Gionta is the second best offensive forward and has been average in the defensive aspects of the game this season. His clutch play is second to none sometimes, yet when he’s not needed to score a clutch goal, it seems his luck has been averaging out. Add to this, the distinct lack of assists, and he is a clear level below Plekanec.

Scoring forwards

4) Kostitsyn
(4th goals, 4th points, 4th GC, 3rd ESGC, 7th GC/60, 4th ESGC/60, 9th GF/60, 9th ESGF/60, 8th CORSI, 2nd LIW/60, 3rd GA/60, 4th ESGA/60, 6th ES+-/60)

Considering lines have yet to be juggled to get the most from the Belarussian, he’s done OK. Goals created at ES is a strength for him, and defence is near top among forwards. The deciding factor to elevate Andrei is his ability to be the best forward on the ice. Not an ability shared by all on this team.

5) Pouliot
(5th goals, 6th points, 6th GC, 4th ESGC, 4th GC/60, 1st ESGC/60, 7th GF/60, 6th ESGF/60, 4th CORSI, 8th LIW/60, 5th GA/60, 8th ESGA/60, 5th ES+-/60)

Stats show Pouliot has been very proficient considering his lot this year. Without significant time with a full-time passer, he’s slowly made a season for himself and pretty consistently now heads out on the second best line of the night. Tobalev and I think he should proclaim his total disinterest in playing anything but first line hockey. Seems to be a strategy that can work.

6th forward

6) Pacioretty
(6th goals, 9th points, 8th GC, 8th ESGC, 2nd GC/60, 10th ESGC/60, 1st GF/60, 4th ESGF/60, 2nd CORSI, 4th LIW/60, 11th GA/60, 13th ESGA/60, 9th ES+-/60)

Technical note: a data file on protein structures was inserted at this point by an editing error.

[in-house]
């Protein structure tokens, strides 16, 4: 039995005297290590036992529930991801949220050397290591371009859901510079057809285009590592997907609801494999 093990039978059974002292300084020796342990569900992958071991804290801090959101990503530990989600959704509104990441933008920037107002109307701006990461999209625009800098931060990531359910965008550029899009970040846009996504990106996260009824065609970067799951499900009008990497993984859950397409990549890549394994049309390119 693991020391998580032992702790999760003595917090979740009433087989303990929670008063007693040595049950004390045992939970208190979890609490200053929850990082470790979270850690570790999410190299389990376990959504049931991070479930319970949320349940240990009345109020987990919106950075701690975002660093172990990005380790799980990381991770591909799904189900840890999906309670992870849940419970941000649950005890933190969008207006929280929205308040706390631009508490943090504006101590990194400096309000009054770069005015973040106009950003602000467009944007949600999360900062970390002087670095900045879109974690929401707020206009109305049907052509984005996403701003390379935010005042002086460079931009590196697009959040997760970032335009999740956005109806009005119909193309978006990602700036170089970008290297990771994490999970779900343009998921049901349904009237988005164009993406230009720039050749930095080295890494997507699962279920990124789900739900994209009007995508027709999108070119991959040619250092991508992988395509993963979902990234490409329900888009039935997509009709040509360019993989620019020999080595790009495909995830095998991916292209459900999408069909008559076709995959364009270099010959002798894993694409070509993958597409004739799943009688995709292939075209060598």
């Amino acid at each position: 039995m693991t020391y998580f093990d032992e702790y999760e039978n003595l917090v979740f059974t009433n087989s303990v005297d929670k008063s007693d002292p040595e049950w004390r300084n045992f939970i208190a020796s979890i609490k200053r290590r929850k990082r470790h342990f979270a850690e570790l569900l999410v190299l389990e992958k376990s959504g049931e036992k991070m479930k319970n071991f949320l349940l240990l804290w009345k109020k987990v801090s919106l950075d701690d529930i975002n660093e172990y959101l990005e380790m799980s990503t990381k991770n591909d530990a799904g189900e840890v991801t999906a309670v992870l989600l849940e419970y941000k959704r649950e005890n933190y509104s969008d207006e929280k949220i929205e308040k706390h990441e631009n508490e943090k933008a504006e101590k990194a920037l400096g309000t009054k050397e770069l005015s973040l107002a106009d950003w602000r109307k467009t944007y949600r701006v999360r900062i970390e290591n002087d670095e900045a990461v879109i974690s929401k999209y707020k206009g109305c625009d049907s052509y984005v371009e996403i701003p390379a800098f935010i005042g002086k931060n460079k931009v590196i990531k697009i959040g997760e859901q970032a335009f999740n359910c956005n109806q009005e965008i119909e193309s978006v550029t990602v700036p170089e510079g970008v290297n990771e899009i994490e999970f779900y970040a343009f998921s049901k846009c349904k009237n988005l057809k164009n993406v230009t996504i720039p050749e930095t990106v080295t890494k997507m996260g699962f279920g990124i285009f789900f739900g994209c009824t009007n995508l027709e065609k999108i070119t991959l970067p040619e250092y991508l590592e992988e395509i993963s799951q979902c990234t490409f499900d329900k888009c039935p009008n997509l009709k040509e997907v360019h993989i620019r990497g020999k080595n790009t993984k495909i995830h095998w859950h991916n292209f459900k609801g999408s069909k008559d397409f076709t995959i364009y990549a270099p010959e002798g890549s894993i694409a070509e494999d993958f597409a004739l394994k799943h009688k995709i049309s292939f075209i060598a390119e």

Pacioretty is in a class of his own I feel. Since his renaissance, he has been quite a spark offensively. He currently leads the team in goals for when on the ice. However, unlike Kostitsyn and Pouliot, he hasn’t shown sustained offensive generation on his own. Nor has he shown that he can limit the risk he takes up from to curtail goals against. He’s young, this is normal.

Second tier forwards

7) Gomez

(9th goals, 4th points, 5th GC, 7th ESGC, 9th GC/60, 12th ESGC/60, 10th GF/60, 12th ESGF/60, 7th CORSI, 7th LIW/60, 9th GA/60, 11th ESGA/60, 13th ES+-/60)

Slump once, bad luck. Slump twice, start looking for reasons. We know that Gomez can do lots right. He has a knack for skating through the neutral zone, he can pass very well, and he knows the time to hold the puck at the back end instead of starting a dead-end rush. These he can do. He sits here at second tier forward because over time that is proving to be too little. His defenders will invoke luck, but his shooting percentage isn’t lacking a regression to the norm because he’s bounced too many shots of goalies flailing stick nubs, it’s because his shots are easy to save. If you invoke luck after 60 games, you’d better have a pretty good explanation as to why Mathieu Darche is miles better at GF and GA/60, as to why those who supposedly play better competition anyway are putting better numbers at both ends. Sooner or later, the answer has to be the player himself. The case is mounting here. And Gomez is falling behind three forwards he was previously ahead of.

8) Darche
(7th goals, 7th points, 7th GC, 6th ESGC, 5th GC/60, 5th ESGC/60, 2nd GF/60, 5th ESGF/60, 5th CORSI, 9th LIW/60, 4th GA/60, 2nd ESGA/60, 3rd ES+-/60)

Darche at any time is probably the 6th best forward on the team. He is pretty reliable for a good shift at both ends, and the numbers show that. The reason he will never jump a tier is that he rarely exceeds this sort of baseline scoring forward play. Others beat Darche for the exceptional games, and the potential that those are around the corner at any time. A team needs reliable forwards. On the third line. That’s where Darche fits.

9) Desharnais
(Stas above)

Needs work

10) Eller
(Stats above)

No need to mention

As a group the rest have proven very well that they occupy the checking role and shouldn't be asked to take on more. Halpern, Moen, Pyatt and White are all useful players, but not in a discussion about scoring.